Competition for space—oncogenic mutant cells vs normal cells
Cells in multicellular tissues adhere to each other. Epithelial tissues on the surface layer of the intestines and skin pack cells into a hexagonal (honeycomb) pattern, with cells adhering tightly to the six cells adjacent to them (Fig. 1). The whole tissue can be represented as a network, and body function is maintained by keeping this basic adhesion network intact.
During the initial stage of tumor progression, oncogenic mutant cells (precancer cells) and normal cells compete for space in the adhesion network of normal tissues. However, how oncogenic mutant cells selectively occupy the space had not been understood. It was thought that oncogenic mutant cells multiplied via cell division faster than normal cells, but this was not verified.
A group of researchers led by Koichi Fujimoto at Osaka University analyzed the state of oncogenic mutant cells present in normal multicellular tissues based on prediction by computer simulation and experimental verification.
Contrary to expectations, only oncogenic mutant cells selectively expanded their area without cell division after the death of normal cells, occupying the space lost by apoptosis (Fig. 2). In addition, oncogenic cells expanded through rearrangement of the honeycomb packing pattern in favor of the expansion of oncogenic mutant cells. Following the repeated removal of normal cells and rearrangement of adjacent cells, tissues consisting of a few hundreds of cells turned into oncogenic mutant cells within a few hours (Fig. 3). These results were published in Current Biology.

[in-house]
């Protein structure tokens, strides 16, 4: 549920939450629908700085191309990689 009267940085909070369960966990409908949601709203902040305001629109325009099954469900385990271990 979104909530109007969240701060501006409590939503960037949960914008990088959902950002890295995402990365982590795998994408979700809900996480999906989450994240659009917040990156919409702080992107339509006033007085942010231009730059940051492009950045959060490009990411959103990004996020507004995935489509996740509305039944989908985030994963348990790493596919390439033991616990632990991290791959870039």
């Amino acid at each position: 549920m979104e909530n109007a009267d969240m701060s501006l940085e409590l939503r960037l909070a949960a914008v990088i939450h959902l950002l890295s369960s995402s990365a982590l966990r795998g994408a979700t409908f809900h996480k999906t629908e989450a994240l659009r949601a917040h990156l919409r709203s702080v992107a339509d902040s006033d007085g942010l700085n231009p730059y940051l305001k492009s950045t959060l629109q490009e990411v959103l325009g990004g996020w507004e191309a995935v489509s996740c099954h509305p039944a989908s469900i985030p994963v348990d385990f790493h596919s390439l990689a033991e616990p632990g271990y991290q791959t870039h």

Lead author Alice Tsuboi said, "In simulations used in this study, modeling is developed based on shape analogies between cells of a multicellular tissue and soap bubbles (polygons). Cells and bubbles are composed of different molecules, but they share the ability to produce physical properties such as surface tension. By incorporating biological knowledge into simulations, we were able to predict new phenomena and mechanisms."
This group's achievements will promote an understanding of the initial stage of tumor progression in which oncogenic mutant cells spread to normal tissues and cause cancer. In addition, research on multicellular tissues based on prediction via a combination of computer simulation and experimental verification will find wide application, ranging from normal development of living organisms to the development of diseases.